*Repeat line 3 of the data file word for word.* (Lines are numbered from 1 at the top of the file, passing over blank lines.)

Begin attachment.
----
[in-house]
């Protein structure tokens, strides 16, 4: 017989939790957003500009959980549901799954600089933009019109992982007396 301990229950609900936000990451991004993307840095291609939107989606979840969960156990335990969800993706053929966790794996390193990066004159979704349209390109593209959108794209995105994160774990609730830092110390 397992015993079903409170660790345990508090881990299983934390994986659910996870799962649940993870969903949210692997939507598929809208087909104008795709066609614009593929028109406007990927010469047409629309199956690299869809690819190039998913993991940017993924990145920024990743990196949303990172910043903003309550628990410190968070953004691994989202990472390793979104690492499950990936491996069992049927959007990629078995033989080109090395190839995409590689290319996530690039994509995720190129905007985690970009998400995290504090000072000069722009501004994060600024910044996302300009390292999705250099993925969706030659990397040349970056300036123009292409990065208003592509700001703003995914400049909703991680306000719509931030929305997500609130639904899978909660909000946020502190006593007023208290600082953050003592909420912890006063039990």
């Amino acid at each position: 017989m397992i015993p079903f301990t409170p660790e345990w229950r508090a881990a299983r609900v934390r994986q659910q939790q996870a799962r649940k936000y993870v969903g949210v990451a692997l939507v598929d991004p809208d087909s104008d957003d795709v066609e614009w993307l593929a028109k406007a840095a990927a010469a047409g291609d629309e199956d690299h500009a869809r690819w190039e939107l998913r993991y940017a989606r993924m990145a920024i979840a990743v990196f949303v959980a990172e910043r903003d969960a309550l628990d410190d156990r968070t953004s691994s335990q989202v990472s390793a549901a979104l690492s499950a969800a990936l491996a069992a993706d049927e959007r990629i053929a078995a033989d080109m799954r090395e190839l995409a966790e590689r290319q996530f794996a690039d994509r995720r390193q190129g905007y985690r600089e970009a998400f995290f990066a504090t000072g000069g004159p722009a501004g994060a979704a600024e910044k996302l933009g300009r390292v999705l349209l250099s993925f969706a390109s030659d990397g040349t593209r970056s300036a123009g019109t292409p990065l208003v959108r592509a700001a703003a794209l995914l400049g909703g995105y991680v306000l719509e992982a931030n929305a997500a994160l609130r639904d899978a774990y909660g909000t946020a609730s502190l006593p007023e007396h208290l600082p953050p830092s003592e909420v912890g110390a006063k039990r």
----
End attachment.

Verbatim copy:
């Amino acid at each position: 017989m397992i015993p079903f301990t409170p660790e345990w229950r508090a881990a299983r609900v934390r994986q659910q939790q996870a799962r649940k936000y993870v969903g949210v990451a692997l939507v598929d991004p809208d087909s104008d957003d795709v066609e614009w993307l593929a028109k406007a840095a990927a010469a047409g291609d629309e199956d690299h500009a869809r690819w190039e939107l998913r993991y940017a989606r993924m990145a920024i979840a990743v990196f949303v959980a990172e910043r903003d969960a309550l628990d410190d156990r968070t953004s691994s335990q989202v990472s390793a549901a979104l690492s499950a969800a990936l491996a069992a993706d049927e959007r990629i053929a078995a033989d080109m799954r090395e190839l995409a966790e590689r290319q996530f794996a690039d994509r995720r390193q190129g905007y985690r600089e970009a998400f995290f990066a504090t000072g000069g004159p722009a501004g994060a979704a600024e910044k996302l933009g300009r390292v999705l349209l250099s993925f969706a390109s030659d990397g040349t593209r970056s300036a123009g019109t292409p990065l208003v959108r592509a700001a703003a794209l995914l400049g909703g995105y991680v306000l719509e992982a931030n929305a997500a994160l609130r639904d899978a774990y909660g909000t946020a609730s502190l006593p007023e007396h208290l600082p953050p830092s003592e909420v912890g110390a006063k039990r």